A report on Georgia (country) and Abkhazia

"Gorgania" i.e. Georgia on Fra Mauro map
The Kingdom of Abkhazia was united through dynastic succession with the newly formed Kingdom of Georgia in 1008 when Bagrat II of Abkhazia became Bagrat III of Georgia.
Patera depicting Marcus Aurelius uncovered in central Georgia, 2nd century AD
The borders of the Sukhumi District of the Kutaisi Governorate in 1899 when Abkhazia was part of the Russian Empire.
Northwestern Georgia is home to the medieval defensive Svan towers of Ushguli
Abkhaz and Georgian generals in the Imperial Russian Army, 19th century
Gelati Monastery, a UNESCO World Heritage Site.
Map of the Soviet Caucasus (1957–91) showing the Abkhaz ASSR within the Georgian SSR.
Queen Tamar, the first woman to rule medieval Georgia in her own right.
Georgian Civil War and the War in Abkhazia in August–October 1993
King Vakhtang VI, a Georgian monarch caught between rival regional powers
Exhibition at the 2005 commemoration of the ethnic cleansing in Abkhazia, held on its 12th anniversary in Tbilisi.
The reign of George XII was marked by instability.
Abkhazians carrying the republic's flags in a parade.
Noe Zhordania, Prime Minister of Georgia who was exiled to France after the Soviet takeover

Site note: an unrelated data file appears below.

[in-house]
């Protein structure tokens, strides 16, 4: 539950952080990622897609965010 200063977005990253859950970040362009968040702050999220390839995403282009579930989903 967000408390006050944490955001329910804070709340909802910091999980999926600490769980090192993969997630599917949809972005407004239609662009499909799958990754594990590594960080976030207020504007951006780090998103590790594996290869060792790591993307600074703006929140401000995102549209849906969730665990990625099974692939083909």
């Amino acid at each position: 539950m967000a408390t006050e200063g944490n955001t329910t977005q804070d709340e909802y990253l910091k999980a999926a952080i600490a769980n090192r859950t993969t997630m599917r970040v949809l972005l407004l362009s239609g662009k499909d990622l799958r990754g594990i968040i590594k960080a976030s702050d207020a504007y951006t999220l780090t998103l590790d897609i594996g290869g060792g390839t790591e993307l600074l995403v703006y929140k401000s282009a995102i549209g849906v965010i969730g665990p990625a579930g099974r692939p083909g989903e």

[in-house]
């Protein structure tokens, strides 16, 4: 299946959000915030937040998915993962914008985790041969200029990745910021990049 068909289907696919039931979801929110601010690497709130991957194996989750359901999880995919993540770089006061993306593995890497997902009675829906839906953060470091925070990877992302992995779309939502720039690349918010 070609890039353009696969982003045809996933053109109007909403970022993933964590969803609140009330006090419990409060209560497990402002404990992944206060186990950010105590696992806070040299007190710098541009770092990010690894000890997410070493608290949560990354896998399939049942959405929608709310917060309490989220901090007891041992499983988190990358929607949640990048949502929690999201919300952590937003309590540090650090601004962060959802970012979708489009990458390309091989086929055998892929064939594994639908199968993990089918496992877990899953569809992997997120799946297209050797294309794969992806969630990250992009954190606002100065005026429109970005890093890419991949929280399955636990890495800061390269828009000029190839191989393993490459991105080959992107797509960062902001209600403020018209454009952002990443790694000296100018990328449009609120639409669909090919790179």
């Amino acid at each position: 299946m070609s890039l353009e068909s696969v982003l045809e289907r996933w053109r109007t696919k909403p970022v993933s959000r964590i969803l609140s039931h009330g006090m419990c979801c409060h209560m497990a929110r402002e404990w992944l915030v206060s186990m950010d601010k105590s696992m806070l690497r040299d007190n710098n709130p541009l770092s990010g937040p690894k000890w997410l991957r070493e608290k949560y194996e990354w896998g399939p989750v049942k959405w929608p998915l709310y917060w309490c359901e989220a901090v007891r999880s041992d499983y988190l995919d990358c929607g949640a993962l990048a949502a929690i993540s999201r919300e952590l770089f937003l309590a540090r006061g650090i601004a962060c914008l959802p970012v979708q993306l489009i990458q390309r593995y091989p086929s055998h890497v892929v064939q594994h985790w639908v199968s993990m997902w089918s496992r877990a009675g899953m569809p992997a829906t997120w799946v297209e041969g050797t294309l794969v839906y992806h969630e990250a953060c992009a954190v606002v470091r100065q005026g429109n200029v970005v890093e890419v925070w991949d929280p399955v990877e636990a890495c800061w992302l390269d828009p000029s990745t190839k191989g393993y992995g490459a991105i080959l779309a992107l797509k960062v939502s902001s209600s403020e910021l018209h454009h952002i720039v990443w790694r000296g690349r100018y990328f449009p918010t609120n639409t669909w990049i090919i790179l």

Seaside in Pitsunda, Abkhazia in 2006
The Bolshevik Red Army in Tbilisi on 25 February 1921. Saint David's church on the Holy Mountain is visible in the distance.
Map of Georgia highlighting Abkhazia (green) and South Ossetia (purple).
Georgian Civil War and the War in Abkhazia in August–October 1993
The Russian embassy in Sukhumi
The Rose Revolution, 2003
Dmitry Medvedev (centre, with dark tie) visited the Russian military base in Gudauta in 2010
US Secretary of State Condoleezza Rice holding a joint press conference with Georgian president Mikheil Saakashvili during the Russo-Georgian war
The leaders of Abkhazia, Russia and South Ossetia, shortly after the 2008 war. Left to right: South Ossetian President Eduard Kokoity; Russian President Dmitry Medvedev; Russian Foreign Minister Sergey Lavrov; Abkhazian President Sergei Bagapsh.
Salome Zourabichvili, the first woman elected as president of Georgia
Border checkpoint on the Psou River
Presidential residence at the Orbeliani Palace in Tbilisi
The breakaway republics of Abkhazia, South Ossetia and Nagorno-Karabakh within the Caucasus region
Pro-NATO poster in Tbilisi
Abkhazian President Alexander Ankvab with Transnistrian President Yevgeny Shevchuk in September 2013
President of Georgia Salome Zourabichvili, President of Moldova Maia Sandu, President of Ukraine Volodymyr Zelensky and President of the European Council Charles Michel during the 2021 Batumi International Conference. In 2014, the EU signed Association Agreements with all the three states.
"View of Mount Agepsta and Turyi gory (Tur Mountains) from the top of Kamennyi Stolb, Aibga Ridge.", 2014.
Georgian built Didgori-2 during the military parade in 2011
View from Pitsunda cape
A Ford Taurus Police Interceptor operated by the Georgian Patrol Police.
Logo of the Government of the Autonomous Republic of Abkhazia.
Map of Georgia highlighting the disputed territories of Abkhazia and Tskhinvali Region (South Ossetia), both of which are outside the control of the central government of Georgia